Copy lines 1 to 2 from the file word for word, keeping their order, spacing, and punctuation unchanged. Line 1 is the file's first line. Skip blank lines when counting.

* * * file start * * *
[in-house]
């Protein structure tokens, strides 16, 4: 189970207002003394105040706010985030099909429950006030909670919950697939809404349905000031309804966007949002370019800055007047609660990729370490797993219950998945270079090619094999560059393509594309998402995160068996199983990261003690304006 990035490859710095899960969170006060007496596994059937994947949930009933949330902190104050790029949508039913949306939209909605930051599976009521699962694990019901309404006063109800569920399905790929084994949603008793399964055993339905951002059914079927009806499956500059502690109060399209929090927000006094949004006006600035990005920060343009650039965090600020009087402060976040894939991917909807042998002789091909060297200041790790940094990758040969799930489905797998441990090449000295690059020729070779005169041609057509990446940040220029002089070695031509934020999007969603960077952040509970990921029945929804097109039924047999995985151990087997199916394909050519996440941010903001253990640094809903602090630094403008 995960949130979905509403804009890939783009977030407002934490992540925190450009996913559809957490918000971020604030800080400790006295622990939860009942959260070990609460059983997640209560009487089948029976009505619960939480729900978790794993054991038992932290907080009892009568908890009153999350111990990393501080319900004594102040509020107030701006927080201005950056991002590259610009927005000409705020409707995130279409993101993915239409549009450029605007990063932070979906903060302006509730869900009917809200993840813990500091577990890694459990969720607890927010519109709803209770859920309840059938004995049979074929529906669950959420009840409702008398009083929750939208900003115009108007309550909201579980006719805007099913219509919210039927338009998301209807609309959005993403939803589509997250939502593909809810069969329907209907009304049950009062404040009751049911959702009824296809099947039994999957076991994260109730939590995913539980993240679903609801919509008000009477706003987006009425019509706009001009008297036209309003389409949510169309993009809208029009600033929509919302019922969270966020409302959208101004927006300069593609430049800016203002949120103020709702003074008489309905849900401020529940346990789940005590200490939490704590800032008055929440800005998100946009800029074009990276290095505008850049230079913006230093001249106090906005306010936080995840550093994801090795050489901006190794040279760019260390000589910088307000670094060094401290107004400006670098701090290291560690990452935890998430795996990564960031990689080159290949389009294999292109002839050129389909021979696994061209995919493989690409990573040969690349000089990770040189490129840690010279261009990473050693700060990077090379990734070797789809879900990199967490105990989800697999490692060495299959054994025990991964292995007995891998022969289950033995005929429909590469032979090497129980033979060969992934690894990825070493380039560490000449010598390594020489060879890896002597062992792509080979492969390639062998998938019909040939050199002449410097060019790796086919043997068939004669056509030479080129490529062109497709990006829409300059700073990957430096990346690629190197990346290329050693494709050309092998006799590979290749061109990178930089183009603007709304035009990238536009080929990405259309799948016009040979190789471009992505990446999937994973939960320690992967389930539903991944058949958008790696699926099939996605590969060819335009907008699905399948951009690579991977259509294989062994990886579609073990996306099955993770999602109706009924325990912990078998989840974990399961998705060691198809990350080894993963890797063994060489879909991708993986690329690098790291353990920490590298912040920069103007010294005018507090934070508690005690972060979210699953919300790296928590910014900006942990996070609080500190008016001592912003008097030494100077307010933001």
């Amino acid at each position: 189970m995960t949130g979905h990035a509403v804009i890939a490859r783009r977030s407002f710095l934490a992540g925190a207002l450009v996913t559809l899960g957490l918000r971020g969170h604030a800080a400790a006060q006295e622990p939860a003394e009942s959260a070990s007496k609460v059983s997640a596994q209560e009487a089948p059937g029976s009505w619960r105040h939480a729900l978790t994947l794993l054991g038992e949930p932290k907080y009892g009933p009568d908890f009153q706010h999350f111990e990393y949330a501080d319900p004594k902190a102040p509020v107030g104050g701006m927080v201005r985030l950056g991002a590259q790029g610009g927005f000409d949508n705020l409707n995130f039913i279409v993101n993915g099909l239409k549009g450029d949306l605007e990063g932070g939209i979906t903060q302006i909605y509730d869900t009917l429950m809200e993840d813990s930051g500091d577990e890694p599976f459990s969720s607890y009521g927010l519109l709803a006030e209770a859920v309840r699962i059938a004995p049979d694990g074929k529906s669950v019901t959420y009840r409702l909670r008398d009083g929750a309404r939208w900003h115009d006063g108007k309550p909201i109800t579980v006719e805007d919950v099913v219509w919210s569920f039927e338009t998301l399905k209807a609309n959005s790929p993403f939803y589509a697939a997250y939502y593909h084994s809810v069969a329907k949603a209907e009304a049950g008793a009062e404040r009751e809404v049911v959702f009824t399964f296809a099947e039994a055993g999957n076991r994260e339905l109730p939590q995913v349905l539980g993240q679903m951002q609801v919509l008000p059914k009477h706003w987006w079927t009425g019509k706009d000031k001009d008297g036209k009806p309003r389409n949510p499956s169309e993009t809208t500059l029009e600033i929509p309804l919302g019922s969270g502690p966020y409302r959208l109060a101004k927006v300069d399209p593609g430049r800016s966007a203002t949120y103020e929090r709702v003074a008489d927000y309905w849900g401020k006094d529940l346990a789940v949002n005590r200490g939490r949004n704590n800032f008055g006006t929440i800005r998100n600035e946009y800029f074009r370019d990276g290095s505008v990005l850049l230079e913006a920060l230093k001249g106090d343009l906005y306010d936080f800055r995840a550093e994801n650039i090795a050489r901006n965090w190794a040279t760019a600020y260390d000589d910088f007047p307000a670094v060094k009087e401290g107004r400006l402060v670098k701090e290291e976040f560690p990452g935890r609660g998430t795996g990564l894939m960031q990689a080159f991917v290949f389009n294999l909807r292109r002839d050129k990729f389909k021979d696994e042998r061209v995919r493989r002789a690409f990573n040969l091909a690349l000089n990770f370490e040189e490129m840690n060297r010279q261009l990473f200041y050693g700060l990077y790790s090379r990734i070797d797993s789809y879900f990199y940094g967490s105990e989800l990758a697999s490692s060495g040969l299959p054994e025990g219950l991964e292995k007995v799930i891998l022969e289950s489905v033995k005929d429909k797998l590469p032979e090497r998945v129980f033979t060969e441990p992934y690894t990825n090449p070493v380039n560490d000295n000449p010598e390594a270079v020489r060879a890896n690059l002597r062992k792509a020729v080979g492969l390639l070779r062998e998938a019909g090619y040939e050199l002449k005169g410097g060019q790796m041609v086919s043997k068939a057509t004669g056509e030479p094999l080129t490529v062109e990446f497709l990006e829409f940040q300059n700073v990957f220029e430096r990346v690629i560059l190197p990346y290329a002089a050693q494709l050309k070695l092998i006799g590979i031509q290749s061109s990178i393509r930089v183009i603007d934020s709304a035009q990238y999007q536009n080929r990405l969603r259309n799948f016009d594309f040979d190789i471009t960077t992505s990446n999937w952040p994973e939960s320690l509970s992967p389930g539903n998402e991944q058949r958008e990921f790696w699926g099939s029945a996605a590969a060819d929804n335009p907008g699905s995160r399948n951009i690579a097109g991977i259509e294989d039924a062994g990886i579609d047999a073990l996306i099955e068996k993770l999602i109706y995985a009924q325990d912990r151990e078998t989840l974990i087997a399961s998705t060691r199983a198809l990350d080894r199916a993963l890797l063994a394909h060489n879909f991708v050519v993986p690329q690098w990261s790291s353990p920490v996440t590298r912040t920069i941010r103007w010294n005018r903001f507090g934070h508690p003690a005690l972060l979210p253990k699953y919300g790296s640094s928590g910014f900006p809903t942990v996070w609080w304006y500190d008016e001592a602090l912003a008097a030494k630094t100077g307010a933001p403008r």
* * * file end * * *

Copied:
[in-house]
């Protein structure tokens, strides 16, 4: 189970207002003394105040706010985030099909429950006030909670919950697939809404349905000031309804966007949002370019800055007047609660990729370490797993219950998945270079090619094999560059393509594309998402995160068996199983990261003690304006 990035490859710095899960969170006060007496596994059937994947949930009933949330902190104050790029949508039913949306939209909605930051599976009521699962694990019901309404006063109800569920399905790929084994949603008793399964055993339905951002059914079927009806499956500059502690109060399209929090927000006094949004006006600035990005920060343009650039965090600020009087402060976040894939991917909807042998002789091909060297200041790790940094990758040969799930489905797998441990090449000295690059020729070779005169041609057509990446940040220029002089070695031509934020999007969603960077952040509970990921029945929804097109039924047999995985151990087997199916394909050519996440941010903001253990640094809903602090630094403008 995960949130979905509403804009890939783009977030407002934490992540925190450009996913559809957490918000971020604030800080400790006295622990939860009942959260070990609460059983997640209560009487089948029976009505619960939480729900978790794993054991038992932290907080009892009568908890009153999350111990990393501080319900004594102040509020107030701006927080201005950056991002590259610009927005000409705020409707995130279409993101993915239409549009450029605007990063932070979906903060302006509730869900009917809200993840813990500091577990890694459990969720607890927010519109709803209770859920309840059938004995049979074929529906669950959420009840409702008398009083929750939208900003115009108007309550909201579980006719805007099913219509919210039927338009998301209807609309959005993403939803589509997250939502593909809810069969329907209907009304049950009062404040009751049911959702009824296809099947039994999957076991994260109730939590995913539980993240679903609801919509008000009477706003987006009425019509706009001009008297036209309003389409949510169309993009809208029009600033929509919302019922969270966020409302959208101004927006300069593609430049800016203002949120103020709702003074008489309905849900401020529940346990789940005590200490939490704590800032008055929440800005998100946009800029074009990276290095505008850049230079913006230093001249106090906005306010936080995840550093994801090795050489901006190794040279760019260390000589910088307000670094060094401290107004400006670098701090290291560690990452935890998430795996990564960031990689080159290949389009294999292109002839050129389909021979696994061209995919493989690409990573040969690349000089990770040189490129840690010279261009990473050693700060990077090379990734070797789809879900990199967490105990989800697999490692060495299959054994025990991964292995007995891998022969289950033995005929429909590469032979090497129980033979060969992934690894990825070493380039560490000449010598390594020489060879890896002597062992792509080979492969390639062998998938019909040939050199002449410097060019790796086919043997068939004669056509030479080129490529062109497709990006829409300059700073990957430096990346690629190197990346290329050693494709050309092998006799590979290749061109990178930089183009603007709304035009990238536009080929990405259309799948016009040979190789471009992505990446999937994973939960320690992967389930539903991944058949958008790696699926099939996605590969060819335009907008699905399948951009690579991977259509294989062994990886579609073990996306099955993770999602109706009924325990912990078998989840974990399961998705060691198809990350080894993963890797063994060489879909991708993986690329690098790291353990920490590298912040920069103007010294005018507090934070508690005690972060979210699953919300790296928590910014900006942990996070609080500190008016001592912003008097030494100077307010933001």